Science Education: The Future
If the international rankings of American students in science and mathematics are predictive of the quality of science education, then there are great challenges to be overcome in the near future. As American students lag behind their European and Asian counterparts in science competency, reforms in policy and corporate support are today heavily emphasized to produce more globally competitive students in the future. Microsoft founder Bill Gates has contributed billions to encourage students to take science course in college. Organizations such as Tapping America's Potential provide scholarships for more students to graduate with degrees in science, mathematics, and engineering (Osborne, 2007).
In the education system, policy reforms are also under way. In 1996, the National Committee on Science Education Standards and Assessment (NCSESA) came up recommendations on how to better produce more scientifically literate students for the future. Standards related to science teaching were presented in the book National Science Education Standards, such as:
The vision of science education described by the Standards requires changes throughout the entire system.
What students learn is greatly influenced by how they are taught.
The actions of teachers are deeply influenced by their perceptions of science as an enterprise and as a subject to be taught and learned.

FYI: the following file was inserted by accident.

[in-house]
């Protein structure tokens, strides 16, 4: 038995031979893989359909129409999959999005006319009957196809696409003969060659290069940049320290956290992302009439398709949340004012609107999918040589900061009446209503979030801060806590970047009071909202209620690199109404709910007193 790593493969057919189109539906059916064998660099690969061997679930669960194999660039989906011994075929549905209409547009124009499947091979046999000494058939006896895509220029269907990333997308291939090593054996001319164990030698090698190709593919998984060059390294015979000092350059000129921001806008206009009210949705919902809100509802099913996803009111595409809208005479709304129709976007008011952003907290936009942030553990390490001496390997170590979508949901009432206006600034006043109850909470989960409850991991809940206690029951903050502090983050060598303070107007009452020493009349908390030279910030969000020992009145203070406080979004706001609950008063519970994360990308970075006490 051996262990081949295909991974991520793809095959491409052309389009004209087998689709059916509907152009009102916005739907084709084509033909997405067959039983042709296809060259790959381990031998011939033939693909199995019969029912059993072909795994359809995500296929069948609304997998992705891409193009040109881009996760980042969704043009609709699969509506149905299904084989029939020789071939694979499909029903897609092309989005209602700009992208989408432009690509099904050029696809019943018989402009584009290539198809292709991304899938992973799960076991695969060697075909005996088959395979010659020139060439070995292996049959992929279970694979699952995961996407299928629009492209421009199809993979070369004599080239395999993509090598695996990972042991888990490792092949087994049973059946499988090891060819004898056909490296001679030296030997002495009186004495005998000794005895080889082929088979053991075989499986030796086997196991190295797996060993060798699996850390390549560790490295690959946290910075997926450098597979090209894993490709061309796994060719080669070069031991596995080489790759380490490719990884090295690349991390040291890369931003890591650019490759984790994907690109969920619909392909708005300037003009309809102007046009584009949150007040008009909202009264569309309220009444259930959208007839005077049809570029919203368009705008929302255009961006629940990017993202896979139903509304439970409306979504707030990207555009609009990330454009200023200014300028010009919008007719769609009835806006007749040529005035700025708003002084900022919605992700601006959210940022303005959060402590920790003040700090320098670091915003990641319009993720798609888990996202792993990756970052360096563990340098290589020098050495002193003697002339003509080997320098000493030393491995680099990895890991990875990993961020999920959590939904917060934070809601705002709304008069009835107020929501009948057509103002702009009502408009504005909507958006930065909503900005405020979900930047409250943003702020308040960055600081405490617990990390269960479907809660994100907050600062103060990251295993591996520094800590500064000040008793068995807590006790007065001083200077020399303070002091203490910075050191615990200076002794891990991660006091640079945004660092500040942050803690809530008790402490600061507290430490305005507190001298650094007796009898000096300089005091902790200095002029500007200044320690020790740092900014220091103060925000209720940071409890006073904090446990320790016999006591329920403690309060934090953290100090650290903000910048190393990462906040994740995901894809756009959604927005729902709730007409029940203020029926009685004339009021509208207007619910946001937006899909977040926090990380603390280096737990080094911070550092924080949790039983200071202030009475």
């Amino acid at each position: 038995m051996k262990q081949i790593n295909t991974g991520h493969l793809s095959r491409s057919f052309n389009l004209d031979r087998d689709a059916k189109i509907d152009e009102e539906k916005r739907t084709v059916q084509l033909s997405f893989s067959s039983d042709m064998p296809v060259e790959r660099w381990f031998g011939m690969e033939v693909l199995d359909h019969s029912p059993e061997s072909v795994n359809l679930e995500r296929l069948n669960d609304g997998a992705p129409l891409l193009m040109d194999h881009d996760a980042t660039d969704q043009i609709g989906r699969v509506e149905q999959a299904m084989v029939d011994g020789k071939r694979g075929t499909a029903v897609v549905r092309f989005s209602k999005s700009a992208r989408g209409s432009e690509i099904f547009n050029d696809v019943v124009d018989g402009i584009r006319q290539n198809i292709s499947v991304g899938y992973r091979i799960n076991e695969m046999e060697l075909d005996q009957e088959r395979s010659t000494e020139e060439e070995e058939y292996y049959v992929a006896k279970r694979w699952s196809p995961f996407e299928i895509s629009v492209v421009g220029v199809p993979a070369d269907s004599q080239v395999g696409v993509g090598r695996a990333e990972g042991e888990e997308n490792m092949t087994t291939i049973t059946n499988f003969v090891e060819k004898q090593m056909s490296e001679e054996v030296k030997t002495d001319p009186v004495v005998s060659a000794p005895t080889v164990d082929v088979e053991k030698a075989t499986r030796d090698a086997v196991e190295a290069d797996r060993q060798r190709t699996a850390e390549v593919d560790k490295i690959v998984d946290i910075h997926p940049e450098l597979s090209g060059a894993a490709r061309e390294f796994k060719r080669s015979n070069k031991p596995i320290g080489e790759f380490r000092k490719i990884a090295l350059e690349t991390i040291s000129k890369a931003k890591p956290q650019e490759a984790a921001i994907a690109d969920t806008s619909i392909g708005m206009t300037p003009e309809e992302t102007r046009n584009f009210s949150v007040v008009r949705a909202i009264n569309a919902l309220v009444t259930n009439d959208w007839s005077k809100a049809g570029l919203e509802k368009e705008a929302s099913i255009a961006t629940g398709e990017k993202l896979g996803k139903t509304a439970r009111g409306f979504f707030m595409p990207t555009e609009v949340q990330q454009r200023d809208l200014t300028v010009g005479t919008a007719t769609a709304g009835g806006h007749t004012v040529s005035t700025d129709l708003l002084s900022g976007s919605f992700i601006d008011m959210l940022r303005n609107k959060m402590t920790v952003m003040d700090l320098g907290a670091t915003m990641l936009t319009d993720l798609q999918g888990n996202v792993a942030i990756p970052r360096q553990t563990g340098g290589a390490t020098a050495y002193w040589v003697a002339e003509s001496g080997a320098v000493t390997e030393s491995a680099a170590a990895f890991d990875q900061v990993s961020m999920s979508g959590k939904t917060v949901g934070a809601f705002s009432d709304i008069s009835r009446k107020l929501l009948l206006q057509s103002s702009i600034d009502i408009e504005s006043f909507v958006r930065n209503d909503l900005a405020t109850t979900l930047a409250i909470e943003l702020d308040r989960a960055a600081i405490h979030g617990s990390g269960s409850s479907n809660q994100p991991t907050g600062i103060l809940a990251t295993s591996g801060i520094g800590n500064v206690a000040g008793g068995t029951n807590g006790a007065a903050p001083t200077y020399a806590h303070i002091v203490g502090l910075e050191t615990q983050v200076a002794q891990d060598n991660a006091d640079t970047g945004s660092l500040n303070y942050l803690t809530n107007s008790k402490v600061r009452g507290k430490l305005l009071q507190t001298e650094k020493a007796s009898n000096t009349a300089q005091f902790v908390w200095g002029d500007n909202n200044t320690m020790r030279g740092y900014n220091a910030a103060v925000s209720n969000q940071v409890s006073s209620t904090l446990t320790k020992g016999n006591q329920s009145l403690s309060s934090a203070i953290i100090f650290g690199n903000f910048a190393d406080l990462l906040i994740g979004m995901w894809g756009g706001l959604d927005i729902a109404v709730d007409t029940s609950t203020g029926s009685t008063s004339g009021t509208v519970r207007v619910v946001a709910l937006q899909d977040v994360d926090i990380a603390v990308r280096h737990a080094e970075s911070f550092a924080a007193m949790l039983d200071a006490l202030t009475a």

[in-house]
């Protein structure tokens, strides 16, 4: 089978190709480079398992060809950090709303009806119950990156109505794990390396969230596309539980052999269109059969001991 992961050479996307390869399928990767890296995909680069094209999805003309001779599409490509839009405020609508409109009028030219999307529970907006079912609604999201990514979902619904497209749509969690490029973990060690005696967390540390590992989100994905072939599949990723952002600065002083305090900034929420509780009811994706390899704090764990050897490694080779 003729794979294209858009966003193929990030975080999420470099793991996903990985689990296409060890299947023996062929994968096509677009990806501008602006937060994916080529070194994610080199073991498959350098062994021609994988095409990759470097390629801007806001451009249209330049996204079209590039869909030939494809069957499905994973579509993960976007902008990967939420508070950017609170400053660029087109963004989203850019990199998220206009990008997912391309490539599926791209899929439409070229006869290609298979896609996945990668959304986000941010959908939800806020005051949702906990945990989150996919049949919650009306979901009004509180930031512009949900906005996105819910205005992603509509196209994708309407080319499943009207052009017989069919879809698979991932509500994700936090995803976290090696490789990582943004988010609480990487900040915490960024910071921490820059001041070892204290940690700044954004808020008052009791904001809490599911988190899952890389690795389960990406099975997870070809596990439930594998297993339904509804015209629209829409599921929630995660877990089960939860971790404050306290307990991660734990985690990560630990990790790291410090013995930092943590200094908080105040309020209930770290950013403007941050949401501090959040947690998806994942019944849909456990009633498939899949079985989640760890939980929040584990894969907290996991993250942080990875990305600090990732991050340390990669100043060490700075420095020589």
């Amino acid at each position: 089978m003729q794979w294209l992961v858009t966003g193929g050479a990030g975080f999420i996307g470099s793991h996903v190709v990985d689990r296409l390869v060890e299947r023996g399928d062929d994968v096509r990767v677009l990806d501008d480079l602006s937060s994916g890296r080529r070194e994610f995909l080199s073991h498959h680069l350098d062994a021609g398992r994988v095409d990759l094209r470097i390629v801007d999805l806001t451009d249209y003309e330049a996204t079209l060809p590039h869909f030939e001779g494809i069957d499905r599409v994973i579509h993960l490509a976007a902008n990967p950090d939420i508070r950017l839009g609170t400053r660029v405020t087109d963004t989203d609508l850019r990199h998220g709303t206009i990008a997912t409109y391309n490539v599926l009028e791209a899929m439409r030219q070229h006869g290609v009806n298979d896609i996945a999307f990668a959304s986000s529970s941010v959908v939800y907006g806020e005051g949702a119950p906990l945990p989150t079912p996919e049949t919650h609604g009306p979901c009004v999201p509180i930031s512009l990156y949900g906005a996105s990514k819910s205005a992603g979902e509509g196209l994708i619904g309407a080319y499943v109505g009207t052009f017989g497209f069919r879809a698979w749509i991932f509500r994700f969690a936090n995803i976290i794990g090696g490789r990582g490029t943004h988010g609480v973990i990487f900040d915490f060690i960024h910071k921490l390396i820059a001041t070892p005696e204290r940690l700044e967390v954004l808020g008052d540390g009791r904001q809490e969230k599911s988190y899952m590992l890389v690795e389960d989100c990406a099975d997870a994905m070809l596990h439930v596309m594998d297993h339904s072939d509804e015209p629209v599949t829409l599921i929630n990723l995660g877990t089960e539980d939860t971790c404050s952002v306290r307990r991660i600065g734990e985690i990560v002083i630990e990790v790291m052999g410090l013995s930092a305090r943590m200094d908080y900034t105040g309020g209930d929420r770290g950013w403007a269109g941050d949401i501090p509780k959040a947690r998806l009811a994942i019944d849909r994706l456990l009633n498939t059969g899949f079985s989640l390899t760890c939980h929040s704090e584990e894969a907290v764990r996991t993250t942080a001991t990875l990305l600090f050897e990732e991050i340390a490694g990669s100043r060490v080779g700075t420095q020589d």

Student understanding is actively constructed through individual and social processes.
Actions of teachers are deeply influenced by their understanding of and relationships with students. (p. 30)
Among the reforms in elementary and secondary science education emphasize on the need for "inquiry-based" and "hands-on" curriculum used in schools. It has been a major thrust advocated in the National Science Education Standards and the American Association for the Advancement of Science.
The development of science education has been made possible by the careful study of its past, an assessment of the present, and a positive outlook on the future. Remnants of the heavily theoretical orientation of science teaching of the 19th century are still practiced today. At present, there has been a noticeable decline in the competency of students in science and mathematics, pushing the drive for more reforms in science education. The recommendations, while focusing on the systemic need for science education reform, also highlight the important role of the science teacher in achieving better science outcomes among students. Teachers' competency, decisions about the content, peer interactions, behaviors, attitudes, and belief systems significantly influence students' comprehension, appreciation, and attitudes toward science.